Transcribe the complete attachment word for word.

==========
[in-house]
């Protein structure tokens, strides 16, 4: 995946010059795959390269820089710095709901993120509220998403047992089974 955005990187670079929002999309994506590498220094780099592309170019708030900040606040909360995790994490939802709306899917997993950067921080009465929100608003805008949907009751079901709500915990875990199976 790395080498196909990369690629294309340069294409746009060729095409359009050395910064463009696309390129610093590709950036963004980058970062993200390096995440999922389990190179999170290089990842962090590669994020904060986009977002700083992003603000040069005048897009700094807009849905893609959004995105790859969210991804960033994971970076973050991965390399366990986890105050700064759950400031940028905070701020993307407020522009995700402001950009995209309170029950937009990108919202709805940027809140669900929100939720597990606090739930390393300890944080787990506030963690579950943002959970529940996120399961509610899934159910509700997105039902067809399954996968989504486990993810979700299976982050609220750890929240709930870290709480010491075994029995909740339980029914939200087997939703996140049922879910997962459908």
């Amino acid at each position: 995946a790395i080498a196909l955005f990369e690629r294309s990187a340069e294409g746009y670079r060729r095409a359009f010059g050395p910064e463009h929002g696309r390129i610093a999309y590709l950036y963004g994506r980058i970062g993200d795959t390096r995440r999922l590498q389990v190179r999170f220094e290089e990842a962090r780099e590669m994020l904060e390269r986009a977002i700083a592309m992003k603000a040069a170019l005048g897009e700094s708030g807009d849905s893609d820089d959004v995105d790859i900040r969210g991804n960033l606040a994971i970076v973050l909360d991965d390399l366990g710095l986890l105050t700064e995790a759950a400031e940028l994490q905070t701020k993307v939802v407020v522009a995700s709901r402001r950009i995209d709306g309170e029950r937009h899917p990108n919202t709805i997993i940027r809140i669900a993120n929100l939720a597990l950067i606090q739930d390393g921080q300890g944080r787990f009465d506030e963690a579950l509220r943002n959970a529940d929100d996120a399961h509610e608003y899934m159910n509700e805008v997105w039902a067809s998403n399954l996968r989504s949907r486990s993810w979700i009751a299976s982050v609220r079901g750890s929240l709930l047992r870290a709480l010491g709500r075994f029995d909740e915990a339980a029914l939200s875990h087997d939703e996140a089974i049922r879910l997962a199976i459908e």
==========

[in-house]
């Protein structure tokens, strides 16, 4: 995946010059795959390269820089710095709901993120509220998403047992089974 955005990187670079929002999309994506590498220094780099592309170019708030900040606040909360995790994490939802709306899917997993950067921080009465929100608003805008949907009751079901709500915990875990199976 790395080498196909990369690629294309340069294409746009060729095409359009050395910064463009696309390129610093590709950036963004980058970062993200390096995440999922389990190179999170290089990842962090590669994020904060986009977002700083992003603000040069005048897009700094807009849905893609959004995105790859969210991804960033994971970076973050991965390399366990986890105050700064759950400031940028905070701020993307407020522009995700402001950009995209309170029950937009990108919202709805940027809140669900929100939720597990606090739930390393300890944080787990506030963690579950943002959970529940996120399961509610899934159910509700997105039902067809399954996968989504486990993810979700299976982050609220750890929240709930870290709480010491075994029995909740339980029914939200087997939703996140049922879910997962459908």
């Amino acid at each position: 995946a790395i080498a196909l955005f990369e690629r294309s990187a340069e294409g746009y670079r060729r095409a359009f010059g050395p910064e463009h929002g696309r390129i610093a999309y590709l950036y963004g994506r980058i970062g993200d795959t390096r995440r999922l590498q389990v190179r999170f220094e290089e990842a962090r780099e590669m994020l904060e390269r986009a977002i700083a592309m992003k603000a040069a170019l005048g897009e700094s708030g807009d849905s893609d820089d959004v995105d790859i900040r969210g991804n960033l606040a994971i970076v973050l909360d991965d390399l366990g710095l986890l105050t700064e995790a759950a400031e940028l994490q905070t701020k993307v939802v407020v522009a995700s709901r402001r950009i995209d709306g309170e029950r937009h899917p990108n919202t709805i997993i940027r809140i669900a993120n929100l939720a597990l950067i606090q739930d390393g921080q300890g944080r787990f009465d506030e963690a579950l509220r943002n959970a529940d929100d996120a399961h509610e608003y899934m159910n509700e805008v997105w039902a067809s998403n399954l996968r989504s949907r486990s993810w979700i009751a299976s982050v609220r079901g750890s929240l709930l047992r870290a709480l010491g709500r075994f029995d909740e915990a339980a029914l939200s875990h087997d939703e996140a089974i049922r879910l997962a199976i459908e």